In This Issue:
What is Rate of Return?

How will the Trump U.S. Presidential election victory affect my portfolio, business or the economy in the coming years? That is a question investors are currently contemplating post Donald Trump’s election to the most powerful position in the world. The short answer is no one really knows. For investors, the immediate aftermath has been pretty good, with U.S. stock markets hitting all-time highs and U.S. Bond yields finally starting to rise. This very short term lift comes from a general view that the Trump Administration will lean towards lowering corporate taxes, decreasing regulation and increasing infrastructure spending. These are seen as positives for the Financial Services Sector (if he scraps the Frank Dodd Act), the Healthcare Sector (Trump is seen more friendly towards pharma companies than Hillary Clinton), and the Industrial Products Sector (if he holds to his aggressive promise to spend on infrastructure projects throughout the U.S.). If he holds to his aggressive spending and job creation promises, there is a sense that the U.S. economy actually may see inflation get up over 2%. However all of this is on the presumption that President Trump holds to and executes his election promises.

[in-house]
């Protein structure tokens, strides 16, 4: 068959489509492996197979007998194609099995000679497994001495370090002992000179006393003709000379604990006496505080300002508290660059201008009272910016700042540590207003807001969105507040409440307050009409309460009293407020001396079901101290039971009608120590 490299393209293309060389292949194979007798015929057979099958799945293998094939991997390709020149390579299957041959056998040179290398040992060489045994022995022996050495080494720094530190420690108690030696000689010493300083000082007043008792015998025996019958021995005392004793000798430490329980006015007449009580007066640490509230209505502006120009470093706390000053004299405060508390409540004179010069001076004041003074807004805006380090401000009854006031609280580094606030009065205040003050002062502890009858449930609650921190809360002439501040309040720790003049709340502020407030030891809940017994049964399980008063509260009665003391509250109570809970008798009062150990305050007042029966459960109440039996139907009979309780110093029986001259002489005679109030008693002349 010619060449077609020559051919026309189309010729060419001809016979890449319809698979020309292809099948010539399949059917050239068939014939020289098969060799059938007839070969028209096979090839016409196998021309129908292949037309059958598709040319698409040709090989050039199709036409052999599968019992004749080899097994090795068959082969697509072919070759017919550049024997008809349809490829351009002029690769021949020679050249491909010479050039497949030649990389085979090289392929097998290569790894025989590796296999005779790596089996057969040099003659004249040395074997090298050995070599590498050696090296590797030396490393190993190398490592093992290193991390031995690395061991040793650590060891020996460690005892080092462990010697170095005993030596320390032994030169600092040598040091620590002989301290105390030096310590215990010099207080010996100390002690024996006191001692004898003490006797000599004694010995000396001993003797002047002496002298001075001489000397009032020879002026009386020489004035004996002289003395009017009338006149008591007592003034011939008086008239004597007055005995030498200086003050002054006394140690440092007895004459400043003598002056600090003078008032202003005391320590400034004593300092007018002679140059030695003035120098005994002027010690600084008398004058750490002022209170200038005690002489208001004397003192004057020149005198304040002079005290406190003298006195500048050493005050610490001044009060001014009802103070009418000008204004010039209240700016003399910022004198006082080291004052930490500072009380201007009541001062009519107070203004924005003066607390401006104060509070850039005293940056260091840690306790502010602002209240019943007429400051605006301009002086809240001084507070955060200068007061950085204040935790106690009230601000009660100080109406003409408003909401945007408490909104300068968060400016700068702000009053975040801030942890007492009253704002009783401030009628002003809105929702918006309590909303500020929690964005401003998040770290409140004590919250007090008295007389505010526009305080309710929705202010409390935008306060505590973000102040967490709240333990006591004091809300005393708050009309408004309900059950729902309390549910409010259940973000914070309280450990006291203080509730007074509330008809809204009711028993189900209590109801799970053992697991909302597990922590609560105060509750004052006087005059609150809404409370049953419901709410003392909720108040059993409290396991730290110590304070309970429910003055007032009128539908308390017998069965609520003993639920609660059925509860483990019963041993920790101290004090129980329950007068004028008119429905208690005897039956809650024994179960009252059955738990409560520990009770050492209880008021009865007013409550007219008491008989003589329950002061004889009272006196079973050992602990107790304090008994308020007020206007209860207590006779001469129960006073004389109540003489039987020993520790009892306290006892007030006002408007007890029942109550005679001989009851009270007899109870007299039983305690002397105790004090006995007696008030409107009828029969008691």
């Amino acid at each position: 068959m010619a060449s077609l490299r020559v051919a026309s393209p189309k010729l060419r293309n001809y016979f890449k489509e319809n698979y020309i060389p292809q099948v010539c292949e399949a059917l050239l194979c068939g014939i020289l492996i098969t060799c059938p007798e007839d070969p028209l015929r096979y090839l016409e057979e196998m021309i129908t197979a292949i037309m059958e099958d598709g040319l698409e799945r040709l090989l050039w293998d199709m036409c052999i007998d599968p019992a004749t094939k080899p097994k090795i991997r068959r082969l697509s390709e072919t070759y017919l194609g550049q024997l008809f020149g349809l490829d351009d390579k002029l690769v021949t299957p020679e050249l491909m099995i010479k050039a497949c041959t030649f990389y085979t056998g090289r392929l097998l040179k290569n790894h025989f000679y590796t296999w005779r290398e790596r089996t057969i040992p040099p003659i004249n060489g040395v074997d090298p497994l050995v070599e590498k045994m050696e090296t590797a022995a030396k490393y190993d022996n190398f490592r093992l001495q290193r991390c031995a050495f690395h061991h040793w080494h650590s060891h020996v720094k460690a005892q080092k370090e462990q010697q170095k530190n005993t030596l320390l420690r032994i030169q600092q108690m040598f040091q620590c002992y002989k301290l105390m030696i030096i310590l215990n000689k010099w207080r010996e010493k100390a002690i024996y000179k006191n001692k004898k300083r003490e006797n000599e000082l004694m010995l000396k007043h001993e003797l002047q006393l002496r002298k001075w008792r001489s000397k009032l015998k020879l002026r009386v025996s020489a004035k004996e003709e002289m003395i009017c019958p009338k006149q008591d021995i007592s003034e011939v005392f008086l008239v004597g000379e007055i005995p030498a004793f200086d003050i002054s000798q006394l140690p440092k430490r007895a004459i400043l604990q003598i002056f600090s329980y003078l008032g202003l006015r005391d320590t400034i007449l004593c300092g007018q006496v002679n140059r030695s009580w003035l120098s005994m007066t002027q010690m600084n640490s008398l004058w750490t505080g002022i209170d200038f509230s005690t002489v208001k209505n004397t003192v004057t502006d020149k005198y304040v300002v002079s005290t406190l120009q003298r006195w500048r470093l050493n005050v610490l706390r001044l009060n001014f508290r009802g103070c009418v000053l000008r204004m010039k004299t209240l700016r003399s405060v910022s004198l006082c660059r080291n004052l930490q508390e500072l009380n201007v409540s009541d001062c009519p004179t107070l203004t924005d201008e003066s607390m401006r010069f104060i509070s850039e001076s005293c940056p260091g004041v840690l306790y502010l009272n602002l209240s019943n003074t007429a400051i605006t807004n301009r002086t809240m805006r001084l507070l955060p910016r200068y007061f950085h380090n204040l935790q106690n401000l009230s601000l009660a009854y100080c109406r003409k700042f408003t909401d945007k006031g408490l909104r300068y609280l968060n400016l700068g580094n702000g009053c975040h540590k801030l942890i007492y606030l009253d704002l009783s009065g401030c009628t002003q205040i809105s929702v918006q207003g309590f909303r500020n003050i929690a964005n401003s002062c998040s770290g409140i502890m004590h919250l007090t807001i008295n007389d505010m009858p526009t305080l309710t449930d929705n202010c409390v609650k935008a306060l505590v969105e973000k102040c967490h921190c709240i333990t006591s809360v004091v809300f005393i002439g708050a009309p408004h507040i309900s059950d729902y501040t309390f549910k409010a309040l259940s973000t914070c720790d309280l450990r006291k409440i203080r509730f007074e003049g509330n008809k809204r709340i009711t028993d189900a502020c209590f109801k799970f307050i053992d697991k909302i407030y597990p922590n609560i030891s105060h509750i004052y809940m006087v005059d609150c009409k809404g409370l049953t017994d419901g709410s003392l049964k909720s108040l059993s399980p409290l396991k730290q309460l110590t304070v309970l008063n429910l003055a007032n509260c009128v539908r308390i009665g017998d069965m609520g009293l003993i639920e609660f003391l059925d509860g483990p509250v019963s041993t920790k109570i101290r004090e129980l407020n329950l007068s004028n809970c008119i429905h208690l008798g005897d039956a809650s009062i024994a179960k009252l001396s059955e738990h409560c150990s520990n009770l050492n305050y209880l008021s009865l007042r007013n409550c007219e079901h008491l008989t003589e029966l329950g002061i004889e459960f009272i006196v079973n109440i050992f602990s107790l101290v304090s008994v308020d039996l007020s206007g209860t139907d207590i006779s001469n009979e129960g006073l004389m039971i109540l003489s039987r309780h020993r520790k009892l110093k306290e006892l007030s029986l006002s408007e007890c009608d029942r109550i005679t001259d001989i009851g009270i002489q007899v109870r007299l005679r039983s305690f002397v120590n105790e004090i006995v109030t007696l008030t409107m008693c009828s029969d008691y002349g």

President-elect Trump aside, the US economy is in relatively good shape as we move into 2017. To the end of October, it created just over 180,000 new jobs per month. In 2015 it created 215,000 new jobs per month and 220,000 per month in 2014. In all, the U.S. economy has created over 7 million new jobs since the beginning of 2014, causing the unemployment rate to drop to 4.9% at the end of October 2016. Granted, U.S. stocks are fully valued with the S&P 500 trading at 20 times 2016 earnings forecasts, but they are more reasonably valued at 16.5 times 2017 earnings forecasts. With over US$2 trillion in cash on their balance sheets, Corporate America is in good shape to fund expansion and growth. With bond yields remaining at historical lows, stocks continue to look reasonably valued on a relative basis. In Canada, the TSX 60 is currently yielding 2.7% while Canadian Government 10 year bonds are yielding 1.5%. Europe is finally showing some positive signs that their collective economies are improving.

Although stocks in your portfolio continue to display the best relative value, after eight years into this current Bull Market, it is not the time to be increasing the equity weighting within your portfolio (unless, of course, something has changed in your personal circumstances). If stock prices rise through the balance of this elongated bull market, your Asset Allocation Plan will call for a rebalancing from equities to fixed income. As this economic cycle matures, we hopefully will see bond yields rise to more normalized levels, and the portfolio rebalancing call will give us the opportunity to take advantage of these higher yields.


IT’S ABOUT THE small THINGS

In September, we  thought of a new pair of diagnostics to manage your portfolio better.smallthings